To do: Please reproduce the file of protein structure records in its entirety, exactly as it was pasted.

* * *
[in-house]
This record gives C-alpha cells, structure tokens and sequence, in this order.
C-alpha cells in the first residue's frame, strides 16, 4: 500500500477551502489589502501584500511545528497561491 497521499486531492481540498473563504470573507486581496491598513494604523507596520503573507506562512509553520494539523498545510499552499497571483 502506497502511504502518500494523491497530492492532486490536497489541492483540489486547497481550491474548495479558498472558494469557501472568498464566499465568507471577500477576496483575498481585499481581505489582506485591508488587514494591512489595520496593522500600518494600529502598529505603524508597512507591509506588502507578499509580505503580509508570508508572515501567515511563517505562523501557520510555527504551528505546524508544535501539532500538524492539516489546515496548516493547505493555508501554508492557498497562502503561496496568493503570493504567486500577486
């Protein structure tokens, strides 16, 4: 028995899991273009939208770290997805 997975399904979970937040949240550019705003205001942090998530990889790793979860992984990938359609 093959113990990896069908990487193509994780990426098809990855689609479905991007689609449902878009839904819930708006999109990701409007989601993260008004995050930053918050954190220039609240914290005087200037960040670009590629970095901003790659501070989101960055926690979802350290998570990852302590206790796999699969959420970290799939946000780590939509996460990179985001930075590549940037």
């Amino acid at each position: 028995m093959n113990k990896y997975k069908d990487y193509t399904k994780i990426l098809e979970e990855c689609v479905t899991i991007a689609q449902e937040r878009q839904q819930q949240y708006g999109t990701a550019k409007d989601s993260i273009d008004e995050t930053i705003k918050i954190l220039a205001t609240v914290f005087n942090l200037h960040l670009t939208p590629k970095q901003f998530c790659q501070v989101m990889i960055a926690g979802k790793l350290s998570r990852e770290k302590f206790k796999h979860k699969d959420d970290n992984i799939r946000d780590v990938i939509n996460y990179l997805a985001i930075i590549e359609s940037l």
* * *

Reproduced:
[in-house]
This record gives C-alpha cells, structure tokens and sequence, in this order.
C-alpha cells in the first residue's frame, strides 16, 4: 500500500477551502489589502501584500511545528497561491 497521499486531492481540498473563504470573507486581496491598513494604523507596520503573507506562512509553520494539523498545510499552499497571483 502506497502511504502518500494523491497530492492532486490536497489541492483540489486547497481550491474548495479558498472558494469557501472568498464566499465568507471577500477576496483575498481585499481581505489582506485591508488587514494591512489595520496593522500600518494600529502598529505603524508597512507591509506588502507578499509580505503580509508570508508572515501567515511563517505562523501557520510555527504551528505546524508544535501539532500538524492539516489546515496548516493547505493555508501554508492557498497562502503561496496568493503570493504567486500577486
């Protein structure tokens, strides 16, 4: 028995899991273009939208770290997805 997975399904979970937040949240550019705003205001942090998530990889790793979860992984990938359609 093959113990990896069908990487193509994780990426098809990855689609479905991007689609449902878009839904819930708006999109990701409007989601993260008004995050930053918050954190220039609240914290005087200037960040670009590629970095901003790659501070989101960055926690979802350290998570990852302590206790796999699969959420970290799939946000780590939509996460990179985001930075590549940037």
């Amino acid at each position: 028995m093959n113990k990896y997975k069908d990487y193509t399904k994780i990426l098809e979970e990855c689609v479905t899991i991007a689609q449902e937040r878009q839904q819930q949240y708006g999109t990701a550019k409007d989601s993260i273009d008004e995050t930053i705003k918050i954190l220039a205001t609240v914290f005087n942090l200037h960040l670009t939208p590629k970095q901003f998530c790659q501070v989101m990889i960055a926690g979802k790793l350290s998570r990852e770290k302590f206790k796999h979860k699969d959420d970290n992984i799939r946000d780590v990938i939509n996460y990179l997805a985001i930075i590549e359609s940037l």